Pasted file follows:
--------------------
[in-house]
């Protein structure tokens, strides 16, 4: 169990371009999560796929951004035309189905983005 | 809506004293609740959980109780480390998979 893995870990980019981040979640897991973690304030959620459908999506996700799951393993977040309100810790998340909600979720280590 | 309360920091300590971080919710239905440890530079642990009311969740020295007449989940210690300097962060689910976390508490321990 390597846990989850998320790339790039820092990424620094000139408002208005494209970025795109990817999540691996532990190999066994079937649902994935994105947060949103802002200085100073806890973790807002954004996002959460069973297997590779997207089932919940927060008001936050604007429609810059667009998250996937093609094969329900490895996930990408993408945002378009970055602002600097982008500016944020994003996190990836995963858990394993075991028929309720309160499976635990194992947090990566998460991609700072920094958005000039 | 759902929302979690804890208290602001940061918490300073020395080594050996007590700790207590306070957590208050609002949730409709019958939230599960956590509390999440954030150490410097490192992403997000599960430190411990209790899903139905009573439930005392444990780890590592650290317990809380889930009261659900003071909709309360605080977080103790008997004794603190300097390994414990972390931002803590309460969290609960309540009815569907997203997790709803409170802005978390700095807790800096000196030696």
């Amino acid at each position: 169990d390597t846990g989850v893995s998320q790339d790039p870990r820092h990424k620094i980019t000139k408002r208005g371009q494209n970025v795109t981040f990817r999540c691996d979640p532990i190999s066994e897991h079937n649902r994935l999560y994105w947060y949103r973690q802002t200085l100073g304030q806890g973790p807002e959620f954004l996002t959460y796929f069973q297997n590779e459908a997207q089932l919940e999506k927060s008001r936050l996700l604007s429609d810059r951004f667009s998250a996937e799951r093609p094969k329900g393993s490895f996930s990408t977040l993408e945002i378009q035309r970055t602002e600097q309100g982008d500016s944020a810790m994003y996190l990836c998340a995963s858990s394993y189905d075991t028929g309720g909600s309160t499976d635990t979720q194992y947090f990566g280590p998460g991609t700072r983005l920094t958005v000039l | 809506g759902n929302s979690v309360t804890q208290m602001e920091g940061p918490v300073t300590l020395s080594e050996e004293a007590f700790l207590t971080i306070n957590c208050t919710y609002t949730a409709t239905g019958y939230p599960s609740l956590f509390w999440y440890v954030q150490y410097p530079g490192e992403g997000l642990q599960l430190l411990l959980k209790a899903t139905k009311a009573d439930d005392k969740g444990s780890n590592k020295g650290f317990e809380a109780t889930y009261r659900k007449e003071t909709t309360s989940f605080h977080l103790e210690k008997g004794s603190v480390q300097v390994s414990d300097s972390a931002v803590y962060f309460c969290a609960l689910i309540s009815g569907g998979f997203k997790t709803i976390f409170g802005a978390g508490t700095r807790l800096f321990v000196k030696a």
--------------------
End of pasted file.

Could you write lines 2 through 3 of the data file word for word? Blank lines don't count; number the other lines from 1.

């Protein structure tokens, strides 16, 4: 169990371009999560796929951004035309189905983005 | 809506004293609740959980109780480390998979 893995870990980019981040979640897991973690304030959620459908999506996700799951393993977040309100810790998340909600979720280590 | 309360920091300590971080919710239905440890530079642990009311969740020295007449989940210690300097962060689910976390508490321990 390597846990989850998320790339790039820092990424620094000139408002208005494209970025795109990817999540691996532990190999066994079937649902994935994105947060949103802002200085100073806890973790807002954004996002959460069973297997590779997207089932919940927060008001936050604007429609810059667009998250996937093609094969329900490895996930990408993408945002378009970055602002600097982008500016944020994003996190990836995963858990394993075991028929309720309160499976635990194992947090990566998460991609700072920094958005000039 | 759902929302979690804890208290602001940061918490300073020395080594050996007590700790207590306070957590208050609002949730409709019958939230599960956590509390999440954030150490410097490192992403997000599960430190411990209790899903139905009573439930005392444990780890590592650290317990809380889930009261659900003071909709309360605080977080103790008997004794603190300097390994414990972390931002803590309460969290609960309540009815569907997203997790709803409170802005978390700095807790800096000196030696």
């Amino acid at each position: 169990d390597t846990g989850v893995s998320q790339d790039p870990r820092h990424k620094i980019t000139k408002r208005g371009q494209n970025v795109t981040f990817r999540c691996d979640p532990i190999s066994e897991h079937n649902r994935l999560y994105w947060y949103r973690q802002t200085l100073g304030q806890g973790p807002e959620f954004l996002t959460y796929f069973q297997n590779e459908a997207q089932l919940e999506k927060s008001r936050l996700l604007s429609d810059r951004f667009s998250a996937e799951r093609p094969k329900g393993s490895f996930s990408t977040l993408e945002i378009q035309r970055t602002e600097q309100g982008d500016s944020a810790m994003y996190l990836c998340a995963s858990s394993y189905d075991t028929g309720g909600s309160t499976d635990t979720q194992y947090f990566g280590p998460g991609t700072r983005l920094t958005v000039l | 809506g759902n929302s979690v309360t804890q208290m602001e920091g940061p918490v300073t300590l020395s080594e050996e004293a007590f700790l207590t971080i306070n957590c208050t919710y609002t949730a409709t239905g019958y939230p599960s609740l956590f509390w999440y440890v954030q150490y410097p530079g490192e992403g997000l642990q599960l430190l411990l959980k209790a899903t139905k009311a009573d439930d005392k969740g444990s780890n590592k020295g650290f317990e809380a109780t889930y009261r659900k007449e003071t909709t309360s989940f605080h977080l103790e210690k008997g004794s603190v480390q300097v390994s414990d300097s972390a931002v803590y962060f309460c969290a609960l689910i309540s009815g569907g998979f997203k997790t709803i976390f409170g802005a978390g508490t700095r807790l800096f321990v000196k030696a």